As most of the Old Library is still shelved according to these historical pressmark sequences, staff can often visit the book stacks to see which items had been sent to each of these shelving sequences in the 1840s and 1850s. In each of the three topographical subject areas, the main content appears to be British and European histories, geographies and travelogues. Titles range from A Description of Holland (1743) and Agostino Falconi’s Sea-Turn about the Gulf of Spezia (1846), to Johann H. Schnitzler’s Essai d’une Statistique générale de l’Empire de Russie (1829). Only a few of the volumes sampled contain illustrations. These include Edward W. Brayley, The Beauties of the Isle of Thanet ... with 106 engravings (London: W. Marshall, 1830), British Library 579.c.56. Shelved in the range for ‘Topography – England’, and William Jeffs, Recollections of Italy: 15 select views drawn from nature by William Jeffs in the years 1826 and 1827 (London: Ackermann & Co., 1829), British Library 789.g.7. Shelved in the range for ‘Topography – Travels.
Castel Gandolfo with Part of the Alban Lake
This lithograph was published as part of Recollections of Italy, a series of fifteen 'select views drawn from nature by William Jeffs in the years 1826 and 1827'.View images from this item (1)
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The explanation for the scarcity of illustrated works appears to relate to volume size: 18th and 19th century books containing plates are often large and were sent to oversize sequences in order to make efficient use of the available shelving. There are no oversized presses listed in the manuscript transcribed by Alston. They do, however, appear in the main section of his Topical Index, where Alston records that oversize topographical books were sent to presses 1786–1790 and 1853–1855. Visiting the stacks where these books are now stored, it is again evident that most of the volumes contain only text. Among the few exceptions is W.A. van Rees, Nederlandsch-Indië (Leiden: A.W. Sijthoff, 1881–83), British Library 1787.d.5.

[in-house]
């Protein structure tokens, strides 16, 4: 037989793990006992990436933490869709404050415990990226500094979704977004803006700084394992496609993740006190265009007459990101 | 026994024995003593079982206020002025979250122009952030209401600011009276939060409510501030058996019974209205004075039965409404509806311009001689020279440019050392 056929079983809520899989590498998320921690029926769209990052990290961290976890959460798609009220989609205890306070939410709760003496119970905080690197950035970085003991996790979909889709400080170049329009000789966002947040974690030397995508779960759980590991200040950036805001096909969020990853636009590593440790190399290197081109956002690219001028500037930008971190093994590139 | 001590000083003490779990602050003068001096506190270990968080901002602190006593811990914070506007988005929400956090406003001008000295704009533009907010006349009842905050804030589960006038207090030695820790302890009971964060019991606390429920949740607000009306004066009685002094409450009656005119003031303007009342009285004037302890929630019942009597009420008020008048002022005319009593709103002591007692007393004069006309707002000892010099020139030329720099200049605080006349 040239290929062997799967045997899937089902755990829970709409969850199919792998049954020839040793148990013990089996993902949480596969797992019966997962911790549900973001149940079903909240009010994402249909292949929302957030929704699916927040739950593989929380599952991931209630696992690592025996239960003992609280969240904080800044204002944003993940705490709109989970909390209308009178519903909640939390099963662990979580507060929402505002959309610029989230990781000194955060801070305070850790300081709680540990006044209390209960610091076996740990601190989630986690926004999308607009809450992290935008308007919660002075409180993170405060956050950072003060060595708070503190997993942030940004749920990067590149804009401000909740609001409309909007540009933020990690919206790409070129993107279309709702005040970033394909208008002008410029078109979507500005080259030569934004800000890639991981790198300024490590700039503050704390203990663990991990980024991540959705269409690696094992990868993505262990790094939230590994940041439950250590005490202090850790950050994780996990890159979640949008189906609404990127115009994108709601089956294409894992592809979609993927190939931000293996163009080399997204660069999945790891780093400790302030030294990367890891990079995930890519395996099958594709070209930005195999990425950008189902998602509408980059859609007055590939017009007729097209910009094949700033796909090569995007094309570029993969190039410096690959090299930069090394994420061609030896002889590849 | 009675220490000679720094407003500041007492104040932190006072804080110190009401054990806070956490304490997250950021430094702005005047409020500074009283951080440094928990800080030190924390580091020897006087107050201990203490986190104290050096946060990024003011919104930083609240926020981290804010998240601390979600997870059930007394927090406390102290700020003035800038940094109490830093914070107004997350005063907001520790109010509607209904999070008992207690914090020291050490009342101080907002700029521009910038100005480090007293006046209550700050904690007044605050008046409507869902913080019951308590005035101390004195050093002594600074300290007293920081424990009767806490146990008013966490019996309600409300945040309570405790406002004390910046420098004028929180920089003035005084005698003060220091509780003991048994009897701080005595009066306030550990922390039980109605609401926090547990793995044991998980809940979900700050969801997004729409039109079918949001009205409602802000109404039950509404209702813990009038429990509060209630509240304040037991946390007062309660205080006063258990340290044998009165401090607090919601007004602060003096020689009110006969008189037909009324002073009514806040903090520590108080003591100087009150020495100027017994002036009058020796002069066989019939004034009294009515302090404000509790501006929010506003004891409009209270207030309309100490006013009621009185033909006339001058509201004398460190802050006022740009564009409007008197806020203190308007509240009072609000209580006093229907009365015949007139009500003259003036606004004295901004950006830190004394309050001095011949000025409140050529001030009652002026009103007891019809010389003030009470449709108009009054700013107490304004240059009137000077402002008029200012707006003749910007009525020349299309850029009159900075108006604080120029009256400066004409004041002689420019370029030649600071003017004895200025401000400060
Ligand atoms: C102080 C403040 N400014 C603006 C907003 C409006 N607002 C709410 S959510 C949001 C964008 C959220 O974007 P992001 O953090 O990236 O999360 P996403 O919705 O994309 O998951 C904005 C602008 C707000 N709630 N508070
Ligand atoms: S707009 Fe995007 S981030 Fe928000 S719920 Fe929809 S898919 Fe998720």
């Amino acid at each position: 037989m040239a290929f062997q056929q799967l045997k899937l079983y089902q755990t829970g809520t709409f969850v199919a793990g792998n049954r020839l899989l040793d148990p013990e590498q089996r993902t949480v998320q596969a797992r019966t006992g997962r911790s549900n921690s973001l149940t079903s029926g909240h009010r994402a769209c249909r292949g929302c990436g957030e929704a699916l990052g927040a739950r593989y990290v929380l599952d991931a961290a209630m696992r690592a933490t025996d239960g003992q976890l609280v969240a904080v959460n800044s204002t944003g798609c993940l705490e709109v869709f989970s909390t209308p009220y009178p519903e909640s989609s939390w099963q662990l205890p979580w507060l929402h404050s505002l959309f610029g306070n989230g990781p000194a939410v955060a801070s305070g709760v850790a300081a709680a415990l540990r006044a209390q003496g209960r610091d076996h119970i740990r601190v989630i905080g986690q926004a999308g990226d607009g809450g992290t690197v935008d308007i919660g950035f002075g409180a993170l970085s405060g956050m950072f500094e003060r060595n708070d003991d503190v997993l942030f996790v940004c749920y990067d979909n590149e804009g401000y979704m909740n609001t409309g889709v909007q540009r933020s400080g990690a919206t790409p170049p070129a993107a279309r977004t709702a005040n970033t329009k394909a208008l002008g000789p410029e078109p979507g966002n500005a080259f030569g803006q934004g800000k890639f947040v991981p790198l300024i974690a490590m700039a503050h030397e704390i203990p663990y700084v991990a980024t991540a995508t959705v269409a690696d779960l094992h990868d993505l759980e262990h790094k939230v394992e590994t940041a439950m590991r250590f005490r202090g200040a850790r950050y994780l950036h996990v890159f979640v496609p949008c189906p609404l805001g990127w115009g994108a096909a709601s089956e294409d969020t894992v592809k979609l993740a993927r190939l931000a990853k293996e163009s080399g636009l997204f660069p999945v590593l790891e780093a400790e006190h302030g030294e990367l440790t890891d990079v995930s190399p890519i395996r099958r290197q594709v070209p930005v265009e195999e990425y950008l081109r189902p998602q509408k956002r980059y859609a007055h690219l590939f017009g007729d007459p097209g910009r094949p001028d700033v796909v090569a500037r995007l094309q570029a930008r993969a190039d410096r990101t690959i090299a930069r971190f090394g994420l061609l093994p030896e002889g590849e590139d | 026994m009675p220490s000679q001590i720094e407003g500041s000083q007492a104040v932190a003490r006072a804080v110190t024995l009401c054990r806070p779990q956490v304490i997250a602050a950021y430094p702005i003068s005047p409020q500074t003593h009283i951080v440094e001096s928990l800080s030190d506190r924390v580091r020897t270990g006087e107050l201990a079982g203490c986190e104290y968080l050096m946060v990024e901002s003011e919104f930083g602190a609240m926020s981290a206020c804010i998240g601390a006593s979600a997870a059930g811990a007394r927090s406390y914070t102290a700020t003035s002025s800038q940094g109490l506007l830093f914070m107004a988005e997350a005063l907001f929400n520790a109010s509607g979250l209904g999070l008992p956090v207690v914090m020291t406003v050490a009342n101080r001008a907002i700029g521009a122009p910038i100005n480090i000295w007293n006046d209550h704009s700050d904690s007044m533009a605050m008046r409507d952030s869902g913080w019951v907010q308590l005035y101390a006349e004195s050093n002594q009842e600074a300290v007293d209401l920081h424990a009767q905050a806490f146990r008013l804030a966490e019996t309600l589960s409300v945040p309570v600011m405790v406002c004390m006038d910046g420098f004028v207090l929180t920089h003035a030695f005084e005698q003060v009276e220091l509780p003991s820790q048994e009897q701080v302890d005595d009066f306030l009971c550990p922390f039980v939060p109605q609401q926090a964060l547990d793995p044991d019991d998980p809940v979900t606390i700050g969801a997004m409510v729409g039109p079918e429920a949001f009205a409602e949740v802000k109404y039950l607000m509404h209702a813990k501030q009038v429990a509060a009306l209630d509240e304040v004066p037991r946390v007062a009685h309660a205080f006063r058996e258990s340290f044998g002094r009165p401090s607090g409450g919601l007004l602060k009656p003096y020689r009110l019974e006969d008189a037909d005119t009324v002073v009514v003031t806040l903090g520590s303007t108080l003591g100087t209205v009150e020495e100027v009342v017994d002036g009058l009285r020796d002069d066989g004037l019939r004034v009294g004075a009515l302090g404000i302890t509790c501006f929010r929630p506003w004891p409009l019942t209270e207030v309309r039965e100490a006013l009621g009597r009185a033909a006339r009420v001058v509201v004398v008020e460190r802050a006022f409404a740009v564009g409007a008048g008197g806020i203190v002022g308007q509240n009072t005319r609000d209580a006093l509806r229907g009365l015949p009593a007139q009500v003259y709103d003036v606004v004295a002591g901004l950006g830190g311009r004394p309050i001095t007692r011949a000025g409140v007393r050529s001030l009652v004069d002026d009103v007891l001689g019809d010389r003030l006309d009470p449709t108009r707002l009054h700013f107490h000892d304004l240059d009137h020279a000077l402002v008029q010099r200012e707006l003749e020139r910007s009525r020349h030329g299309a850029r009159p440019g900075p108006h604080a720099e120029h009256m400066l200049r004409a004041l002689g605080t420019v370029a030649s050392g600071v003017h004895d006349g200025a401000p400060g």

But a check of material nearby shows that some topographical works went instead to shelves reserved for ‘Illustrated Works, Extra Size’, for example Richard Phené Spiers, Egypt: a Series of Thirty-Six Views of Ancient and Modern Egypt (London: B.T. Batsford, 1887), British Library 1878.d.8.
This coloured lithograph shows two labourers carrying trunks across a bridge in Batavia, capital of the Dutch East Indies.View images from this item (1)
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Held by © British Library
The New Library
By the mid-19th century, rapid growth of the collection and the construction of book stacks around the new Round Reading Room meant that Watts had to devise a new subject arrangement to cover thousands of additional presses, subsequently known as the ‘New Library’. Once again Alston transcribes a now-lost manuscript handlist used by the placing team, this one dated 1877. In this new subject scheme, there is a single sequence for ‘Topography’, sub-divided according to a logical and comprehensive geographical arrangement; the categories of ‘Topography – Travels’ and ‘Geography & Topography’ are no longer present.
Selected Topography Headings in the New Library Classification Scheme (ca. 1850– ca. 1975)
10055—10058 Topography Indian, Chinese, Japanese
10075—10078 Topography Syrian, Persian, Central Asian
10095—10097 Topography African
10105—10108 Topography European
10347—10348 Topography Great Britain & Ireland
10350 Topography London
10351 Topography English
10352 Topography English, Southern
10491—10492 Topography Australasian